18 November 2009

marshmallow lessons

I was one of the fortunate invitees to a rather spectacular dinner on Saturday night, at the now famous blue house. One of the temporary house residents A, a restaurant owner from Germany, had been in Iceland for the autumn lamb slaughter season, learning about where exactly the food's coming from. He'd also started producing a new lamb sausage, a perfect marriage between the texture and seasoning of the best dried German sausages and the smoky Icelandic lamb flavor. He' flew back to his restaurant a few days ago, so Saturday was his final hurrah of sorts.

On Saturday evening I walked to the Blue House in the velvety darkness, and as I neared the house the smell of delicious roasted things wafted down the street, carried by the snappy breeze pouring off the sea. Inside the house it was steamy and warm and full chatter as A put together the final touches on the appetizers. We sat down soon later, the sixteen of us crowded into the living room, friends and new additions alike.

To start, tender shrimp on bread with a homemade cocktail sauce that disappeared quickly from in front of this enthusiastic crowd, and then came the flavors I'd been smelling down the street. Roast pork, roasted cauliflower all toasted on the ends, herbed Bavarian-style dumplings poured over with sauce from the roasted meat, and a creamy thin-slice cucumber salad to offset the richness of the other flavors. Absolutely divine- decadent and infinitely edible, reminiscent of so many good times in Germany but done in a way that managed to be strangely light on the stomach. Of course we all ate too much but still managed space for the skyr tart that hid a treasure trove of booze-soaked cookies in the bottom. Even the Argentinian priest had to try some of that one.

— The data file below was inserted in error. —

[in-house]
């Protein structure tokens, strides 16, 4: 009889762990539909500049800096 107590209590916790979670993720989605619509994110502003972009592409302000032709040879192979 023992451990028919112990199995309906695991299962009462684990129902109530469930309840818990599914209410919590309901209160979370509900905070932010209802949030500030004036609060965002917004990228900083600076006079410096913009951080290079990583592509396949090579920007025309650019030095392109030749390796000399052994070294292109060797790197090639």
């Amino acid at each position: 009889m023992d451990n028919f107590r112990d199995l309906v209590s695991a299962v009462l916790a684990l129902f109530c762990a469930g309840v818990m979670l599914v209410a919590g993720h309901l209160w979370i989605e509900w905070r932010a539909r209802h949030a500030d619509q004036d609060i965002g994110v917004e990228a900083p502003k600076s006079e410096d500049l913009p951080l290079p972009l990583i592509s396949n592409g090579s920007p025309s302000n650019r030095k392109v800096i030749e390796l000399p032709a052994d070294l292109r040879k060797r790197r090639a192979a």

And then, time for the after party even though we were all slightly comatose from the deliciousness. We pushed the tables aside and on came the SingStar, heavy on the German tunes since so large a proportion of the attendees were German. Nothing starts a party quite like disco-era Eurovision. Once everyone was warmed up enough we went outside to the grill-pit where a snappy fire had gotten started, over which we toasted marshmallows. The bag of marshmallows I'd bought were made by Haribo, and since apparently Europeans didn't grow up toasting marshmallows, the bag had printed a series of drawings to show how to do it. I had to explain to the assembled multitude how close to the fire to hold it, the proper brown-and-bubbly look to be going for, that a bit of steam is a good thing, that it's best when the thing starts to get misshapen, but beware of that hot sugar.

As we crowded around the fire, the massive darkness above us lit up with northern lights. They've been a rare sight this year so everyone marveled appropriately before turning back to the cozy light of the fire, the hiss of toasting sugar, and the friendliness that comes from a group of people from all over the world, somehow brought together on a gorgeous night on this strange rock of an island.


Professor Batty said...

The "awesomeness of Reykjavík living" tag has never been more appropriate. I can almost smell the food.

tsduff said...

You always make it sound so good. ummm.